The Lowdown on Reverse Tapering
We’ve covered tapering before and the importance of allowing your body to recover and prepare before a big race, however, one thing left to cover is the reverse taper! Have you ever trained for months for a big race, followed your plan every single day, and then afterwards been left thinking, “What’s next?” If so, you’re not alone (there should be studies done on how many people sign up for another marathon in the days following a big race)! Having a post-race plan scheduled as part of your race training is important in order to help your body recover and can also give you a sense of purpose in the days and weeks following a race.
First and foremost, it is important to prioritize this recovery period! When you train hard for a big race, especially longer distance and/or high-speed races, there is a lot of wear and tear on your body not only during the race but also in the training period. During this time your muscles are being broken down which can cause inflammation, and overall, it can be tiring on your joints and muscles throughout the entire body leading to fatigue and soreness. Ignoring the recovery period afterwards can lead to injuries and overall burnout/fatigue.
One of the main reasons I hear from runners as to why the recovery period is skipped is because it “feels strange not to train or have a plan”. As runners we are used to being active, and inactivity feels like wasted time! So, by incorporating a reverse taper into your training plan, you’ll be able to check off the boxes just like you would any other training run.
Now, you may be thinking, “what does the reverse taper entail?” Below are a few tips on how to successfully reverse taper!
- Take a few days off of all exercise. The exact number of days needed will vary based on race distance and experience level, but in general runners should take at least 1-2 days off to completely rest following a race.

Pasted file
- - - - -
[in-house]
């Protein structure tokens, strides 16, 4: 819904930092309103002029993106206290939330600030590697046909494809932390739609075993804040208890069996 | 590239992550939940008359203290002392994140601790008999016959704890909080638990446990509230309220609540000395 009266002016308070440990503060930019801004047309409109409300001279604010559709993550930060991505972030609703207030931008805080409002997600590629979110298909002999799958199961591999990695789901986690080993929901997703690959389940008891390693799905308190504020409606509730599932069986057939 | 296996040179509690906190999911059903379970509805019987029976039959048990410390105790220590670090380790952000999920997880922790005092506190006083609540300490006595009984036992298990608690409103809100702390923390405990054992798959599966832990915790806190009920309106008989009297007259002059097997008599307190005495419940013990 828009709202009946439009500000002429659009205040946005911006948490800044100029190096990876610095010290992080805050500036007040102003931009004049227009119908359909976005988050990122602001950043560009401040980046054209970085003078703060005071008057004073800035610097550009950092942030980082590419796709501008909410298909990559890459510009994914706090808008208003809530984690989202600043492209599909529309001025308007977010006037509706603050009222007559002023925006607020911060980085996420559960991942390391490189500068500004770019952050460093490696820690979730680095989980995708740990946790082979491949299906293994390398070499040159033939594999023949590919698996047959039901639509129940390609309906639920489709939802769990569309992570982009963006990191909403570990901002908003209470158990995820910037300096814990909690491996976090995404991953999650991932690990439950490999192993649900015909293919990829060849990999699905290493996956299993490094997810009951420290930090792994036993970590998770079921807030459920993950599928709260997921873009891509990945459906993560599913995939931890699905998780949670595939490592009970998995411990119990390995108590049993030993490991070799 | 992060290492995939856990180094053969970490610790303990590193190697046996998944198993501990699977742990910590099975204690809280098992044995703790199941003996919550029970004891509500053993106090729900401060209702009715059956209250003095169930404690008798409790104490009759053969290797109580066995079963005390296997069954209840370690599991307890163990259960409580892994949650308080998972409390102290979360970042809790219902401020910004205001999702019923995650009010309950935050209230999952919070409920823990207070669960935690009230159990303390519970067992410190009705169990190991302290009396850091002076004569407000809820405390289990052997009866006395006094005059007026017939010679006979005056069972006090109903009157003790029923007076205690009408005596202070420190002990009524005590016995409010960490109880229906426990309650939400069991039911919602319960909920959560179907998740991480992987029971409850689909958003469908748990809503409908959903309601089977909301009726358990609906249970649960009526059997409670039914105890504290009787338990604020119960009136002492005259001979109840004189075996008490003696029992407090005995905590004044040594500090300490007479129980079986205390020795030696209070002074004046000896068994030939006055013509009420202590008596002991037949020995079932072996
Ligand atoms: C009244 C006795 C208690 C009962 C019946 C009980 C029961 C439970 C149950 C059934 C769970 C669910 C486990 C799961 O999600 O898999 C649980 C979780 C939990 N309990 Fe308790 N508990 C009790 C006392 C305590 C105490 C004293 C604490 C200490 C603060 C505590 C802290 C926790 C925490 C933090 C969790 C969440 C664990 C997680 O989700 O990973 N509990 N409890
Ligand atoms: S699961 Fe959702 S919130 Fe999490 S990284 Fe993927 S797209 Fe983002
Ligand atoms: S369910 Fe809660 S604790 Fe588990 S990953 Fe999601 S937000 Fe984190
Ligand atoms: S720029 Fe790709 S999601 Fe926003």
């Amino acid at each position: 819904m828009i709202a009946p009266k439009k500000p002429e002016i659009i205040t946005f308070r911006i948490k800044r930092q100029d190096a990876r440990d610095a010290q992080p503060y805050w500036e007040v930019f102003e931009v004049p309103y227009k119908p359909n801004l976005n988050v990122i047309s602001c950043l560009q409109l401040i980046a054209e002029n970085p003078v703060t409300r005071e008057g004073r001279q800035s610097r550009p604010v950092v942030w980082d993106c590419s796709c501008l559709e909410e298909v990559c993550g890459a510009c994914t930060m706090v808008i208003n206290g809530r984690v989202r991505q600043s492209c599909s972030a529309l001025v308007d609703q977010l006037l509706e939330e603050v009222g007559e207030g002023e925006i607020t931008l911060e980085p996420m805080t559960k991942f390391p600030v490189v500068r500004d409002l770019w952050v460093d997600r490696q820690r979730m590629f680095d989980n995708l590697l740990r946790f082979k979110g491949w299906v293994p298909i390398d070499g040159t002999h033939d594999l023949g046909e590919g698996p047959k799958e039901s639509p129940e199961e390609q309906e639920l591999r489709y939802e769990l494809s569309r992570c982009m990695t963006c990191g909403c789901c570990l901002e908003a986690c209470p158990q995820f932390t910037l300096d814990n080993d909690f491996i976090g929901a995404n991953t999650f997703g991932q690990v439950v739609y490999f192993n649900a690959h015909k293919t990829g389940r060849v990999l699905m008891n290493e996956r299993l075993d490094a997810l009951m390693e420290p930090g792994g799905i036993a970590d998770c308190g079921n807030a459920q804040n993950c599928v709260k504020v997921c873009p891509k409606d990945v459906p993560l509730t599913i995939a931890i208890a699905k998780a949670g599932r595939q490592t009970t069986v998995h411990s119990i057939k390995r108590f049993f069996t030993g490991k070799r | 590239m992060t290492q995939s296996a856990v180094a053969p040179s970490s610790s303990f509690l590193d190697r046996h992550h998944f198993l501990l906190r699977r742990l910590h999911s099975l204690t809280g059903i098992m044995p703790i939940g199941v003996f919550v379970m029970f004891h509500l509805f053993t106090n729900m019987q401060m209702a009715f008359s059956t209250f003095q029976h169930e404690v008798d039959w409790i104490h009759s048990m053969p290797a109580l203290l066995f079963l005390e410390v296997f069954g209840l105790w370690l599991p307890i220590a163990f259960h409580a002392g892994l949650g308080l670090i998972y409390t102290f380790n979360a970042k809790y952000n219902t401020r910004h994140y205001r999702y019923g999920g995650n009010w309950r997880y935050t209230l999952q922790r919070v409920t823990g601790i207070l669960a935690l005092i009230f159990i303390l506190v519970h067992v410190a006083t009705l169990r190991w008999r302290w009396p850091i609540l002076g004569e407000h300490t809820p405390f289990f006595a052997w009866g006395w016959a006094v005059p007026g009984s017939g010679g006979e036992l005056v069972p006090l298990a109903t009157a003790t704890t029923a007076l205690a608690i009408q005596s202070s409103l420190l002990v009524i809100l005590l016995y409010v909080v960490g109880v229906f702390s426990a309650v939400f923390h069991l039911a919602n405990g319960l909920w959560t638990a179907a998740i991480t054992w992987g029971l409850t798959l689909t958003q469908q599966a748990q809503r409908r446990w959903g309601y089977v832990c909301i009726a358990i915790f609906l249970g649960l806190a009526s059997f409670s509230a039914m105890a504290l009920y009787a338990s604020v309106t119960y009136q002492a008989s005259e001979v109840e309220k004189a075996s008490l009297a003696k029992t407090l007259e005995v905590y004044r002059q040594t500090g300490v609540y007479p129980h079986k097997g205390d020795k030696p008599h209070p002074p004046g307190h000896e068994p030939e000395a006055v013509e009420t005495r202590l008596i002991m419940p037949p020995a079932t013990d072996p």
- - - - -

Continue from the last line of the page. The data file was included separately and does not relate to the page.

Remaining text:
- Take a week (give or take) off of running! The exact number of days needed depends on your level of running experience and how your body is feeling, but the importance here is that once you have taken off a few days of all exercise, ease yourself back in by walking or cross training, and continue to rest from running. Plan to start by walking, biking, completing an upper body workout in the gym, swimming, etc.
- After a few days of rest paired with a few cross-training workouts, you will be ready to start easing back into running! Plan to run every other day starting with a very low-mileage and slower paced run. From there, begin building mileage gradually! It is important to avoid going from 0 miles to 30 miles in one single week, so think about how you can slowly build up your mileage back to your average over the course of a few weeks.
- Once you are back to your normal mileage, a few weeks should have passed and your body should be feeling recovered and ready to tackle your next training plan! During this rest period, your muscles will re-pair and re-build, coming back stronger! However, if you do not give your muscles time to do this, that is when injury, overtraining, and decreased performance over time can occur.
Last but not least, this recovery period is a good time to check out any pains or nagging injuries you might be feeling with your doctor. All in all, giving yourself time and also giving yourself grace with lowered expectations will pay off in the long-term. One month of lower mileage and recovery is much less time than having to go out in order to rehab an injury! Invest in the time up front, follow through on your reverse taper, and your body will thank you later.